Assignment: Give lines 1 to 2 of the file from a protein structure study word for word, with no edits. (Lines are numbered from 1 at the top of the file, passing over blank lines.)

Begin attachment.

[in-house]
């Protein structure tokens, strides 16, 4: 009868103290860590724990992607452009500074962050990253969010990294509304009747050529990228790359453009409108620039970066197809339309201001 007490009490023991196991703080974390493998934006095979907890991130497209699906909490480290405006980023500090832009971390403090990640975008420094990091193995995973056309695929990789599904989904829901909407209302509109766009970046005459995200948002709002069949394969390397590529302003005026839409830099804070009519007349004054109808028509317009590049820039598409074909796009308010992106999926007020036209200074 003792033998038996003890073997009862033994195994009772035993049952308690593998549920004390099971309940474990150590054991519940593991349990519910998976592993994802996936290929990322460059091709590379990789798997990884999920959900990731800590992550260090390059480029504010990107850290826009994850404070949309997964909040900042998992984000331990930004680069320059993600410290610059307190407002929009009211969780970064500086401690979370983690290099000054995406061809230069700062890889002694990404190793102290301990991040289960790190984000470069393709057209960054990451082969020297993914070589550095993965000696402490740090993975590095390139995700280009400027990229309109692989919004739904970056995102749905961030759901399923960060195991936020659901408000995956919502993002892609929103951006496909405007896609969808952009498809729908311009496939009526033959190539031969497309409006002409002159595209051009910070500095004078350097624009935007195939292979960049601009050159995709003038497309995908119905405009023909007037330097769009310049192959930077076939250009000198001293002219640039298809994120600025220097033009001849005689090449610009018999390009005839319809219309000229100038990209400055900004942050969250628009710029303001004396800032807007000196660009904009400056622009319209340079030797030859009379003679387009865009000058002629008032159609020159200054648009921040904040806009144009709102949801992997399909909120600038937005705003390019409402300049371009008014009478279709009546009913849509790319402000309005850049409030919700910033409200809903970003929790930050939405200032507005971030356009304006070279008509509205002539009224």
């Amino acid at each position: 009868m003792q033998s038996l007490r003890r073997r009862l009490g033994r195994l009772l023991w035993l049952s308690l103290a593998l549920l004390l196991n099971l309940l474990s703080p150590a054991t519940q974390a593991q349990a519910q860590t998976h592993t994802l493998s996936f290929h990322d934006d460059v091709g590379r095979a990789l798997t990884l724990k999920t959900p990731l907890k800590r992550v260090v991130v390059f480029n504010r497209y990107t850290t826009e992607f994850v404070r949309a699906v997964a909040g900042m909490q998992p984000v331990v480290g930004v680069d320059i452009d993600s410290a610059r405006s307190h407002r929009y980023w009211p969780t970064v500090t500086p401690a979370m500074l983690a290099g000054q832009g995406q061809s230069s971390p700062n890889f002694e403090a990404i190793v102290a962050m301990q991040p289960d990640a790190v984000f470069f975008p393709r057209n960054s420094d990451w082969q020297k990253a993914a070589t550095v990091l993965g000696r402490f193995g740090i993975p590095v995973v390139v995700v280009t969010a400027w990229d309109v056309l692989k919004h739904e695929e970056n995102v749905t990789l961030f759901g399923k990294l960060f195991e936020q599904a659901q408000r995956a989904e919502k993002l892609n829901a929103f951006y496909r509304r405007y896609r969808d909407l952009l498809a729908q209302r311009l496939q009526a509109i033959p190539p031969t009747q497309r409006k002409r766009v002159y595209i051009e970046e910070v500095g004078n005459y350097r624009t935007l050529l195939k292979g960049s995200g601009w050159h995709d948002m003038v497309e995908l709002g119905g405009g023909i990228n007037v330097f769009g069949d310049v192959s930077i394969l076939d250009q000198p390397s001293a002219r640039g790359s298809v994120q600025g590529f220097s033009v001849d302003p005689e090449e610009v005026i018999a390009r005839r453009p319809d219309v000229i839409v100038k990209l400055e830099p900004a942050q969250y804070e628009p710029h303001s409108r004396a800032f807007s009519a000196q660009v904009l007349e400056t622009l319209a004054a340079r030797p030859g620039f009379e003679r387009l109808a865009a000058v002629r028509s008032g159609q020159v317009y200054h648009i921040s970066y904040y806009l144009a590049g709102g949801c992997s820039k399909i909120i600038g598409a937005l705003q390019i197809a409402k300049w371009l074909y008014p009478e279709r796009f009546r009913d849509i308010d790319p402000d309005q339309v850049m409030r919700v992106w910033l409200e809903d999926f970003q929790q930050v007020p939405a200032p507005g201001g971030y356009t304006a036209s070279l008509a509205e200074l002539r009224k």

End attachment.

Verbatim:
[in-house]
């Protein structure tokens, strides 16, 4: 009868103290860590724990992607452009500074962050990253969010990294509304009747050529990228790359453009409108620039970066197809339309201001 007490009490023991196991703080974390493998934006095979907890991130497209699906909490480290405006980023500090832009971390403090990640975008420094990091193995995973056309695929990789599904989904829901909407209302509109766009970046005459995200948002709002069949394969390397590529302003005026839409830099804070009519007349004054109808028509317009590049820039598409074909796009308010992106999926007020036209200074 003792033998038996003890073997009862033994195994009772035993049952308690593998549920004390099971309940474990150590054991519940593991349990519910998976592993994802996936290929990322460059091709590379990789798997990884999920959900990731800590992550260090390059480029504010990107850290826009994850404070949309997964909040900042998992984000331990930004680069320059993600410290610059307190407002929009009211969780970064500086401690979370983690290099000054995406061809230069700062890889002694990404190793102290301990991040289960790190984000470069393709057209960054990451082969020297993914070589550095993965000696402490740090993975590095390139995700280009400027990229309109692989919004739904970056995102749905961030759901399923960060195991936020659901408000995956919502993002892609929103951006496909405007896609969808952009498809729908311009496939009526033959190539031969497309409006002409002159595209051009910070500095004078350097624009935007195939292979960049601009050159995709003038497309995908119905405009023909007037330097769009310049192959930077076939250009000198001293002219640039298809994120600025220097033009001849005689090449610009018999390009005839319809219309000229100038990209400055900004942050969250628009710029303001004396800032807007000196660009904009400056622009319209340079030797030859009379003679387009865009000058002629008032159609020159200054648009921040904040806009144009709102949801992997399909909120600038937005705003390019409402300049371009008014009478279709009546009913849509790319402000309005850049409030919700910033409200809903970003929790930050939405200032507005971030356009304006070279008509509205002539009224």